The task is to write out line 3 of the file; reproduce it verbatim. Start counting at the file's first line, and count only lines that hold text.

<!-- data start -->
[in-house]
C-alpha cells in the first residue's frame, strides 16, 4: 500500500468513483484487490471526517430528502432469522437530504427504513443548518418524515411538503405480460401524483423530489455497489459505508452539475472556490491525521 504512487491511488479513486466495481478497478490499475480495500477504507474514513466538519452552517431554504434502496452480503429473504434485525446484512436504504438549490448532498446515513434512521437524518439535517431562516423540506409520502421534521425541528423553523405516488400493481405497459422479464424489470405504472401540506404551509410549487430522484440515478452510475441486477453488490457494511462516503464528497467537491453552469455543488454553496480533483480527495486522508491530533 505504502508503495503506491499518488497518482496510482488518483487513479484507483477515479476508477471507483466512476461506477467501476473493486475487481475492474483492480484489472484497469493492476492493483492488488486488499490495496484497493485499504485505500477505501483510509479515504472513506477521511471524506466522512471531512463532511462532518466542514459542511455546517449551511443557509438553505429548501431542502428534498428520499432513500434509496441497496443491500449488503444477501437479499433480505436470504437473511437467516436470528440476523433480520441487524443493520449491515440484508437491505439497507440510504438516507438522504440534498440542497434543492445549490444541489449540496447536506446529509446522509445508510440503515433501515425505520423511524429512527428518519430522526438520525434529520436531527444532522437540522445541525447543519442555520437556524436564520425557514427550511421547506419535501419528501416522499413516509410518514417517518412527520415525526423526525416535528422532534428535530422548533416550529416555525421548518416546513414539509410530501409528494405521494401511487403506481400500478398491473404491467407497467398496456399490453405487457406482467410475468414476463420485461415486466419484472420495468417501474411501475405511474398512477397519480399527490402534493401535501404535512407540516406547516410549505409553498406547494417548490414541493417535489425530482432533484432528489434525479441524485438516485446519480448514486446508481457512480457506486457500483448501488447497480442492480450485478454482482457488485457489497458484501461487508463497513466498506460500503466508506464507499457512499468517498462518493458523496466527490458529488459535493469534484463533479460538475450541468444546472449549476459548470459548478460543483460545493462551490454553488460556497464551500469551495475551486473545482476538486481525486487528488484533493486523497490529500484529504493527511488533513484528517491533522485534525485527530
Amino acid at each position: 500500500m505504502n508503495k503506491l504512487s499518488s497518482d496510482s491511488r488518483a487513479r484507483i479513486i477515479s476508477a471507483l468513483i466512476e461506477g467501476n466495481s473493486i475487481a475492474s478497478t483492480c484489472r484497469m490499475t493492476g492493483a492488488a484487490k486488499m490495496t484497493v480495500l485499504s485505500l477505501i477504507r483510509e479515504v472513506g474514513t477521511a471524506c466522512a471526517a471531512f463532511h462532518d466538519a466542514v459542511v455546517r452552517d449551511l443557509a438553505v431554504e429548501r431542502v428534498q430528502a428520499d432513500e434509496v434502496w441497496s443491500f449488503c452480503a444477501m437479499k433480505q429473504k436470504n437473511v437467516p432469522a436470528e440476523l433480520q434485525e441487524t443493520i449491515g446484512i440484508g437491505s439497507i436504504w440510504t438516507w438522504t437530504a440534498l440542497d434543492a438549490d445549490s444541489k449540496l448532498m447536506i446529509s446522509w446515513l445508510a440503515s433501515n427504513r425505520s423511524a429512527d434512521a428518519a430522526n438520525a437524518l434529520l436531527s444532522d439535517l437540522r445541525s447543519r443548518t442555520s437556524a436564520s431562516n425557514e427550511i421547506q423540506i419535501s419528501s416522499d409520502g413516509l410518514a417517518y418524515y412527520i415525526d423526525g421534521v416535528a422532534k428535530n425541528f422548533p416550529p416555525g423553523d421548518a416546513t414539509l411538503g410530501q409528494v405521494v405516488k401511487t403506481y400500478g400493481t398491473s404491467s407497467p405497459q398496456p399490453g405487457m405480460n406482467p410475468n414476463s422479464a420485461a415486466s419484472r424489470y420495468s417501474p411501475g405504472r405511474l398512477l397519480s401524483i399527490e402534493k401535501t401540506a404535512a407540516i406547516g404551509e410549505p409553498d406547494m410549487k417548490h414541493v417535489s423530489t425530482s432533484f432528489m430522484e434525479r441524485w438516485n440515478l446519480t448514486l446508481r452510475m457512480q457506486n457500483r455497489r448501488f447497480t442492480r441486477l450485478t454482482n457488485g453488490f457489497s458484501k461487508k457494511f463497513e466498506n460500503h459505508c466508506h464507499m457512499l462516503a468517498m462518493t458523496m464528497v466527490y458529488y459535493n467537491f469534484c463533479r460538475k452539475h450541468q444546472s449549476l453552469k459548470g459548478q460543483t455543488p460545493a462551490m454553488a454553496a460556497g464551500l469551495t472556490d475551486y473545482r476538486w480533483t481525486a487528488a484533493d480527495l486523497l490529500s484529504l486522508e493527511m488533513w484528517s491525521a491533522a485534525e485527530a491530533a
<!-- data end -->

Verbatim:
Amino acid at each position: 500500500m505504502n508503495k503506491l504512487s499518488s497518482d496510482s491511488r488518483a487513479r484507483i479513486i477515479s476508477a471507483l468513483i466512476e461506477g467501476n466495481s473493486i475487481a475492474s478497478t483492480c484489472r484497469m490499475t493492476g492493483a492488488a484487490k486488499m490495496t484497493v480495500l485499504s485505500l477505501i477504507r483510509e479515504v472513506g474514513t477521511a471524506c466522512a471526517a471531512f463532511h462532518d466538519a466542514v459542511v455546517r452552517d449551511l443557509a438553505v431554504e429548501r431542502v428534498q430528502a428520499d432513500e434509496v434502496w441497496s443491500f449488503c452480503a444477501m437479499k433480505q429473504k436470504n437473511v437467516p432469522a436470528e440476523l433480520q434485525e441487524t443493520i449491515g446484512i440484508g437491505s439497507i436504504w440510504t438516507w438522504t437530504a440534498l440542497d434543492a438549490d445549490s444541489k449540496l448532498m447536506i446529509s446522509w446515513l445508510a440503515s433501515n427504513r425505520s423511524a429512527d434512521a428518519a430522526n438520525a437524518l434529520l436531527s444532522d439535517l437540522r445541525s447543519r443548518t442555520s437556524a436564520s431562516n425557514e427550511i421547506q423540506i419535501s419528501s416522499d409520502g413516509l410518514a417517518y418524515y412527520i415525526d423526525g421534521v416535528a422532534k428535530n425541528f422548533p416550529p416555525g423553523d421548518a416546513t414539509l411538503g410530501q409528494v405521494v405516488k401511487t403506481y400500478g400493481t398491473s404491467s407497467p405497459q398496456p399490453g405487457m405480460n406482467p410475468n414476463s422479464a420485461a415486466s419484472r424489470y420495468s417501474p411501475g405504472r405511474l398512477l397519480s401524483i399527490e402534493k401535501t401540506a404535512a407540516i406547516g404551509e410549505p409553498d406547494m410549487k417548490h414541493v417535489s423530489t425530482s432533484f432528489m430522484e434525479r441524485w438516485n440515478l446519480t448514486l446508481r452510475m457512480q457506486n457500483r455497489r448501488f447497480t442492480r441486477l450485478t454482482n457488485g453488490f457489497s458484501k461487508k457494511f463497513e466498506n460500503h459505508c466508506h464507499m457512499l462516503a468517498m462518493t458523496m464528497v466527490y458529488y459535493n467537491f469534484c463533479r460538475k452539475h450541468q444546472s449549476l453552469k459548470g459548478q460543483t455543488p460545493a462551490m454553488a454553496a460556497g464551500l469551495t472556490d475551486y473545482r476538486w480533483t481525486a487528488a484533493d480527495l486523497l490529500s484529504l486522508e493527511m488533513w484528517s491525521a491533522a485534525e485527530a491530533a